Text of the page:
Stroke Patients' Caregivers: Their Experiences and Needs: A Qualitative Literature Review (Review Articles)

Andaleeb Abu Kamel, Elaine Bond, Erika Sivarajan Froelicher


Background: Home-care for stroke patients contributes to physical, emotional and social difficulties for the caregivers.

Objective: To explore the experience and needs of stroke patients’ caregivers in qualitative research reports.

Significance: Understanding the experiences of the caregivers from their own subjective perspective is an initial step for nurses in their way to understand caregivers' needs so that to help provide evidence-based care to improve the quality of life for patients and caregivers.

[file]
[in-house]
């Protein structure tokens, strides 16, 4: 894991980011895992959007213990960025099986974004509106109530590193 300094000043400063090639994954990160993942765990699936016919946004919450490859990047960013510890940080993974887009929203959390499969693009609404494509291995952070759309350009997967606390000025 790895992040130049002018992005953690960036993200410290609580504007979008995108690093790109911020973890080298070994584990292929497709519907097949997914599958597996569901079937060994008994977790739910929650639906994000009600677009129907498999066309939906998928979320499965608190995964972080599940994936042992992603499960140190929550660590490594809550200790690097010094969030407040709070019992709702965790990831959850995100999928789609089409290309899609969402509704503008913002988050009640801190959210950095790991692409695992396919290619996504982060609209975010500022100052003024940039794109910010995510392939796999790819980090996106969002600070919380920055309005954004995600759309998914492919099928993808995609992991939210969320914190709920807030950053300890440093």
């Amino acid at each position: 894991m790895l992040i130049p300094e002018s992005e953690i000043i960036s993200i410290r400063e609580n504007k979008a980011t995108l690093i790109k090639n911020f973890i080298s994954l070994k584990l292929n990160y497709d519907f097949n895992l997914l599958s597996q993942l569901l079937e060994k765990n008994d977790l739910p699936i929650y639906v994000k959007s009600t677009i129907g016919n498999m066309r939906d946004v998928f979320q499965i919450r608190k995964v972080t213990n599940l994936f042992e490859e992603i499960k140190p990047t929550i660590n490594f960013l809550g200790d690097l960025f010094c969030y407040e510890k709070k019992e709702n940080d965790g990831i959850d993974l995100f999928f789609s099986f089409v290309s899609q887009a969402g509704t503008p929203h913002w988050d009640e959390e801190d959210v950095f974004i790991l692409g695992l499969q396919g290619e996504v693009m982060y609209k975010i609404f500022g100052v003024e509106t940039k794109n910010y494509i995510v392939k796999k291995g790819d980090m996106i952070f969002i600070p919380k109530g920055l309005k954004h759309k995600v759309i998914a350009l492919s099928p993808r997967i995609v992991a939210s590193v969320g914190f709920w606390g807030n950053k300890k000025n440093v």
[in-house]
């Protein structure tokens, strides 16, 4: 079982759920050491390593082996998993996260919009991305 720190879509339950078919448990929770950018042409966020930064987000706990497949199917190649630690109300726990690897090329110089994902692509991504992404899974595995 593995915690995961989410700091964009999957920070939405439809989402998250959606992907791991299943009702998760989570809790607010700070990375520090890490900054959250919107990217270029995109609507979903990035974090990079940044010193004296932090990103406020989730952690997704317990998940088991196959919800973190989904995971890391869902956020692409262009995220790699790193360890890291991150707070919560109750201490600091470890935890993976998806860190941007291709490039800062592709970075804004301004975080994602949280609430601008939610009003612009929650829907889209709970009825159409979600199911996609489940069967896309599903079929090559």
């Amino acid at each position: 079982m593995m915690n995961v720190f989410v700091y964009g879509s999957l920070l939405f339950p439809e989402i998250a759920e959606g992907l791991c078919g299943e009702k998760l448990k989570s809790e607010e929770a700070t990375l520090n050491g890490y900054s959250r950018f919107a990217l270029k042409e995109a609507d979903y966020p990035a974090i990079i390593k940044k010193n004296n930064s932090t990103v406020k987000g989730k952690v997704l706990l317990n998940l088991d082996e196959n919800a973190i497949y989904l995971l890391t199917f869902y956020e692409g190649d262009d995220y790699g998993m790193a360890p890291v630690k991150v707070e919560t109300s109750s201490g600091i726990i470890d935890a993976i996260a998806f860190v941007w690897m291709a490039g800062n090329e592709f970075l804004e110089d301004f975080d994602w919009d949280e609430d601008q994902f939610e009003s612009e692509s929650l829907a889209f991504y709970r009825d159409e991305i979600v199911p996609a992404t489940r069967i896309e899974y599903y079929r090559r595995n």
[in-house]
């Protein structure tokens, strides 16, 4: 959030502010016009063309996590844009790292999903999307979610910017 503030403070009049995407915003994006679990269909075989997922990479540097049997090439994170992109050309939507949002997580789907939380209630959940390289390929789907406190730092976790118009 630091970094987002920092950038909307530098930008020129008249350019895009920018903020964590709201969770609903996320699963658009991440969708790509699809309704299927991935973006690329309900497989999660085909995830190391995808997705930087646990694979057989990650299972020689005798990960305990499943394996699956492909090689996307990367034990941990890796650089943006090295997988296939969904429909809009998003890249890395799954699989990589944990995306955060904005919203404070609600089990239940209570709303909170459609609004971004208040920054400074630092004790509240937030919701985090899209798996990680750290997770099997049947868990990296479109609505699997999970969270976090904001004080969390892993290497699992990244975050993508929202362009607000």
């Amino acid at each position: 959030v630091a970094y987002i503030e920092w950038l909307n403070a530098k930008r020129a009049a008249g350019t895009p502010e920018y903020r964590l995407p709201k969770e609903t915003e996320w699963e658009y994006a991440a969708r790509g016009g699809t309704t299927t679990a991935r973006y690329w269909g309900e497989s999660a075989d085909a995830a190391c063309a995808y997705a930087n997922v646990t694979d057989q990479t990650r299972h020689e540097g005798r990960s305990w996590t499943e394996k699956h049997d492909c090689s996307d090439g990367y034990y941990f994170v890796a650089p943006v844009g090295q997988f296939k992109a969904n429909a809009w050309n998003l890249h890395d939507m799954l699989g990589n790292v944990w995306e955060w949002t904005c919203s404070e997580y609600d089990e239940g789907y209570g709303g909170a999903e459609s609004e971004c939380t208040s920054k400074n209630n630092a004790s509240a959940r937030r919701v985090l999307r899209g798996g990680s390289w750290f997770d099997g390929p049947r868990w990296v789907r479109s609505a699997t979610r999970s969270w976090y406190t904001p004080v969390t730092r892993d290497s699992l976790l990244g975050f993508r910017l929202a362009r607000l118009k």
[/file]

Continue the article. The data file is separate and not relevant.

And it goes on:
Methods: literature review searches were conducted using CINAHL, and MEDLINE. The key search terms were caregiver, stroke, and qualitative. Full text and peer reviewed qualitative studies were evaluated in this paper. The studies were limited to those published between 2000 and 2008.

Results: Fatigue, sleep alteration, exhaustion and pain were the most documented physical complaints of caregivers. Worries, anxiety and uncertainty were the hallmarks of the caregivers' emotional state. Social role changes led caregivers to feelings of social isolation. In general, the caregivers’ needs were neglected. They would have liked to access information about the disease, caregiving tasks, and community resources.

Conclusion: Quality home management for stroke patients depends on healthy, well prepared and trained caregivers. Nurses play a significant role in carefully listening to their concerns, needs, and positively supporting them throughout their caregiving trajectory.


Caregivers, Experiences, Family, Integrative Literature Review, Needs, Qualitative, Stroke Patients.

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